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Thread: Vintage work crew photos

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    Supporting Member Toolmaker51's Avatar
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    Quote Originally Posted by Big Sexy View Post
    It’s not for rivets! Come on people, you know that is a Sasquatch size micrometer. �� they have to make sure the armor is at the proper thickness to repel the anti tank rifle rounds.
    And man upper left is signaling thimble man, "more turns, anvil still not touching!"?

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    Supporting Member McDesign's Avatar
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    Huh - a micrometer!

    Well that makes perfect sense!

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    Supporting Member Hoosiersmoker's Avatar
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    Quote Originally Posted by Jon View Post
    Unloading oyster luggers. Baltimore, Maryland, 1905.

    Fullsize image: https://s3-us-west-1.amazonaws.com/h...s_fullsize.jpg

    Bottom right hand corner of pic shows just how long we've been chucking our junk in the rivers, lakes and oceans! Looks like the youngest ship's Captain in the front on the left. Also, isn't that Buster Keaton in front of the big wagon???

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    Supporting Member marksbug's Avatar
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    now thats quality control!!!.

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    With a frame like that I'm wondering if that just hydraulicly "squeezes" the rivets to form them?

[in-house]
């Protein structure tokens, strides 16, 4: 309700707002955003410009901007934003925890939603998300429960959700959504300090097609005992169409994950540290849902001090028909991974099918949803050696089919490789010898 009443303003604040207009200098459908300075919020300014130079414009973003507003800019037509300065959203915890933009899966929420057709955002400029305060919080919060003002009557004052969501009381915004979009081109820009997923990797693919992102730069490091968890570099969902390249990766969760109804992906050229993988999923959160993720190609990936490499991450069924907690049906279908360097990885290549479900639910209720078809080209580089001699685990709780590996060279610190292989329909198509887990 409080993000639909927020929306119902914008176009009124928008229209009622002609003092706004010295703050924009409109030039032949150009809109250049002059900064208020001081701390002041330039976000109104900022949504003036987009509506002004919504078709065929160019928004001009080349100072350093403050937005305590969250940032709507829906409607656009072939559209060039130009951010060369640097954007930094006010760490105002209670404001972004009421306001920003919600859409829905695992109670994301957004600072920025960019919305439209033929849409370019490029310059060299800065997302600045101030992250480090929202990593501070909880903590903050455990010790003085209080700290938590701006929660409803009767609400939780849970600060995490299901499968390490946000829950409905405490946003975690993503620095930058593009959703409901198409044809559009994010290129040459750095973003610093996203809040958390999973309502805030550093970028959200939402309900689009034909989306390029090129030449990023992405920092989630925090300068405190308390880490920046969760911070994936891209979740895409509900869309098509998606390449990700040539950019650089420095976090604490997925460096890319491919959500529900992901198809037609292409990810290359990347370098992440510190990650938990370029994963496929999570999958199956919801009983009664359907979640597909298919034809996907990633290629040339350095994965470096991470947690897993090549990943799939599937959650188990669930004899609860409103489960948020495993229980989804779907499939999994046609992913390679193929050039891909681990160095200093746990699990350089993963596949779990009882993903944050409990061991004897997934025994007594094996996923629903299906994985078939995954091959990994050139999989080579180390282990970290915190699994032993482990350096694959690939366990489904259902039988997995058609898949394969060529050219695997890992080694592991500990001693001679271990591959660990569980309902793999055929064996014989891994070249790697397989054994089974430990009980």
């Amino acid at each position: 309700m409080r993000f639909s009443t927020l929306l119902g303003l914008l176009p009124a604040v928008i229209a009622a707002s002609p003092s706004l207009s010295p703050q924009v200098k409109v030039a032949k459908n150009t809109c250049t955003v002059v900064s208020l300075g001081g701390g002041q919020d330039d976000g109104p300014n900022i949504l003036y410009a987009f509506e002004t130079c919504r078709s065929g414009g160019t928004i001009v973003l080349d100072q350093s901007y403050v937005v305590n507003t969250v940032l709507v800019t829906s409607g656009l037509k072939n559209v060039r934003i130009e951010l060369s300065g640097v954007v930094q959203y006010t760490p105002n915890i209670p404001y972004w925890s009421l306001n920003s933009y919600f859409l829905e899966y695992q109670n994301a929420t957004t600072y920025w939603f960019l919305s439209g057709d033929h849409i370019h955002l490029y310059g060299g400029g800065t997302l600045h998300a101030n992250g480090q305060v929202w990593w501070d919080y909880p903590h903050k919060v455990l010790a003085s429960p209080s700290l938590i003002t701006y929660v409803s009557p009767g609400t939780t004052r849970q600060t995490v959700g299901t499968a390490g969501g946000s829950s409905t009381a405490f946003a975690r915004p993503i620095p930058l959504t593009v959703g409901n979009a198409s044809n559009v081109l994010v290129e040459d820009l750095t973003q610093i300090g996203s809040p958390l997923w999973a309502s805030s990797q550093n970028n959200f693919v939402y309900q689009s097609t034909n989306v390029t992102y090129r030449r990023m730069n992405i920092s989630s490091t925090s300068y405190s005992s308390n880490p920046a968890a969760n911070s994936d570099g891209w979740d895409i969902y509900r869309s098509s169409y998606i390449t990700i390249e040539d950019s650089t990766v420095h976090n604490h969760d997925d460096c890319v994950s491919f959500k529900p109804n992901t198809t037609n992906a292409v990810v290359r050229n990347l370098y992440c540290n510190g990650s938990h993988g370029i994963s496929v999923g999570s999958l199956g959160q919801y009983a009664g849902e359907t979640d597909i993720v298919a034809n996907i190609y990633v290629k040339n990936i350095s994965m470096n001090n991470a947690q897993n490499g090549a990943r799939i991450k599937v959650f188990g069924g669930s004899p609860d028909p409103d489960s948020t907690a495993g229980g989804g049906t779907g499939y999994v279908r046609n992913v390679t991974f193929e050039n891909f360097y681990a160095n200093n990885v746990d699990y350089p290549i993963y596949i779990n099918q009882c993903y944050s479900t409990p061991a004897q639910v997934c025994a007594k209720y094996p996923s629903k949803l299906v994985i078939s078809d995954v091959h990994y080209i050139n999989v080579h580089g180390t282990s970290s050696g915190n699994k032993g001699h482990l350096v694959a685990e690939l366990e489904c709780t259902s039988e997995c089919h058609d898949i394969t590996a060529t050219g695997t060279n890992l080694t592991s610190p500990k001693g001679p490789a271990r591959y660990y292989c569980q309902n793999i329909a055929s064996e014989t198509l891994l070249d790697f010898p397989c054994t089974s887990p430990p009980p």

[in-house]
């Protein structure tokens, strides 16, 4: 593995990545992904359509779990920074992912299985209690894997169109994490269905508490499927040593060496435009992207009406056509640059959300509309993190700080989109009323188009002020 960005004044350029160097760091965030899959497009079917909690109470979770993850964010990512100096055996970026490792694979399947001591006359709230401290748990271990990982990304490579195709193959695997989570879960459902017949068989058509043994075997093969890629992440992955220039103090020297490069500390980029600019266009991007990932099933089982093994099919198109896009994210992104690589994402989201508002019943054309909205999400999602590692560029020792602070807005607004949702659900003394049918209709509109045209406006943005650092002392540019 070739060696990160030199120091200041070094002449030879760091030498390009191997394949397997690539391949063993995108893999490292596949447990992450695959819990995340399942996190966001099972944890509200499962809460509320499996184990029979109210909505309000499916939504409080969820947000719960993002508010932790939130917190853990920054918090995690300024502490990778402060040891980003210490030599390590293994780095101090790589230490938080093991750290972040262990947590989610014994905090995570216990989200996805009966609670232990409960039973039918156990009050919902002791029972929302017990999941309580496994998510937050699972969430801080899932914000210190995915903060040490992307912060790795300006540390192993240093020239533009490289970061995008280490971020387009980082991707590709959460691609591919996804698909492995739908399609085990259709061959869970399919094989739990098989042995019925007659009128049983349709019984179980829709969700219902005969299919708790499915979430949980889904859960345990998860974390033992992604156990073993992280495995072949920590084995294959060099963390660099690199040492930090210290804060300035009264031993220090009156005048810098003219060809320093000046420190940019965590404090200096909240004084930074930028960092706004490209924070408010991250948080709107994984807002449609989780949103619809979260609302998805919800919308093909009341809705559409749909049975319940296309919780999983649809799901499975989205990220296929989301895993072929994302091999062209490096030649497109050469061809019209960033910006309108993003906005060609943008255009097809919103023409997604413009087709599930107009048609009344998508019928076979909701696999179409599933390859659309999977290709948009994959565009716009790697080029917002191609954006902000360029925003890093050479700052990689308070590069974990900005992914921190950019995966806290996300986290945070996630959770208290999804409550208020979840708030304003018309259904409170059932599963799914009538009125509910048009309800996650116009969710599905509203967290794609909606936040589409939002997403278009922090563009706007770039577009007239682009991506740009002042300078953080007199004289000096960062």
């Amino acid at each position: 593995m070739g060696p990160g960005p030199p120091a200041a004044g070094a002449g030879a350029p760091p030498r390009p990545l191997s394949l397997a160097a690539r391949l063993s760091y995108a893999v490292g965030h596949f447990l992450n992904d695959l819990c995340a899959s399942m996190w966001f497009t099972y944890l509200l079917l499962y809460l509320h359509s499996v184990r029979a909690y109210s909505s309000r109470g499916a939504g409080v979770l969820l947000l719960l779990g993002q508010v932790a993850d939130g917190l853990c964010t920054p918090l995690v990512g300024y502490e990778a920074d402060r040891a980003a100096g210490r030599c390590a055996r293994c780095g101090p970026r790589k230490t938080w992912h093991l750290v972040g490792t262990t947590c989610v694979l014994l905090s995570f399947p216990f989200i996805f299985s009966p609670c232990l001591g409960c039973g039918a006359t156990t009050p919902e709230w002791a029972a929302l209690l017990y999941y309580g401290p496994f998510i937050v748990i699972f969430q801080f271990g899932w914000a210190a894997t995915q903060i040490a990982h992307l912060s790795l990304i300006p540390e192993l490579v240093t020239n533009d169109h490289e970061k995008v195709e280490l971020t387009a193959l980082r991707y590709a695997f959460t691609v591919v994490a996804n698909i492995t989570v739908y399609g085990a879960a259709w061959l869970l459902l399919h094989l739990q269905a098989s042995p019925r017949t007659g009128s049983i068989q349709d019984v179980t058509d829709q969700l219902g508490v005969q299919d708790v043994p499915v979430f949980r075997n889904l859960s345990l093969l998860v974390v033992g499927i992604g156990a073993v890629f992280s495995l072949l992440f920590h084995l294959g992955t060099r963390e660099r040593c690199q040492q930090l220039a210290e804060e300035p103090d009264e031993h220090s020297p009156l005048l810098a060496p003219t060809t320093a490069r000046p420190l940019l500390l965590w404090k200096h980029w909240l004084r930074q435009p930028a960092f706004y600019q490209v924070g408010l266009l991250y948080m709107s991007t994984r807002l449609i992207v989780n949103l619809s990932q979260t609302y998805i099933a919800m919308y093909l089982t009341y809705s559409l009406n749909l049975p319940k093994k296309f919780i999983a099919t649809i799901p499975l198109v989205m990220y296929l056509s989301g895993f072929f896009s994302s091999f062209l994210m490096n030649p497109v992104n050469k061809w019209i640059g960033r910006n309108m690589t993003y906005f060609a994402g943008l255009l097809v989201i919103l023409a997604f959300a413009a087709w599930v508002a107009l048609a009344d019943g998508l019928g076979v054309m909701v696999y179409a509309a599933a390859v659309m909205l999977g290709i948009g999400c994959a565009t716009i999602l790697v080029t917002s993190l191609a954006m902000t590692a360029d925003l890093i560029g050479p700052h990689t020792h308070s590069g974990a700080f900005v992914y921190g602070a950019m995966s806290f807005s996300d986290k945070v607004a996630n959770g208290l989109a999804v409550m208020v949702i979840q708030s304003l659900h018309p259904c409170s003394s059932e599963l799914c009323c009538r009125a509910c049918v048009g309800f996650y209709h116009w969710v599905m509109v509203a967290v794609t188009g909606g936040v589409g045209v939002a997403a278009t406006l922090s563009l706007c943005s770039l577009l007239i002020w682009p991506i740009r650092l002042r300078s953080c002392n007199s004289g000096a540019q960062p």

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    Supporting Member Toolmaker51's Avatar
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    Quote Originally Posted by 12bolts View Post
    With a frame like that I'm wondering if that just hydraulicly "squeezes" the rivets to form them?
    Well, not in that era, but close.
    By the mid-60's, a process named "clinching" had been developed. Clinching joins sheet metal by drawing and forming the part materials into an interlock...eliminating welding and fasteners...no sparks, fumes or heat.
    https://btmcomp.com/clinching
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    Jon
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    Workers baking bread at the Colonial Bread Factory. Springfield, Missouri. 1950.

    Fullsize image: https://s3-us-west-1.amazonaws.com/h...s_fullsize.jpg


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    When I was a little kid (I think second or third grade) we went on a field trip to the local Rainbo bakery to see how it was made. I still remember how good the whole building smelled.

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    I suppose there is reason that the guy stacking the bread on the tray is not 20 feet closer to the guys unloading the bread from the oven, maybe it has to cool.

    Ralph

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    Thanks for showing that side John. The 1970's - 1990's Was one of those government change periods that affected farming wall to wall. The government pushed "go big or go away" programs. It was also a period when the government was filled with lawyer, banker, and accountant types, who had never lived, or worked on a farm, who attempted to change farming into an industrial manufacturing business. They did not and DO NOT to this day, understand that farming is different. I had a bull struck by lightning last Christmas time. There is NO government program, or federal procedure for planning a lightning strike into your farm operation. And more specifically it was a bull that was struct not a cow. That of course changes the problem for the farmer in a way someone who never lived on a farm could figure out the difference this problem affects your income over the next 3 years.

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    baja (Oct 16, 2020), hemmjo (Oct 15, 2020), Toolmaker51 (Oct 15, 2020)

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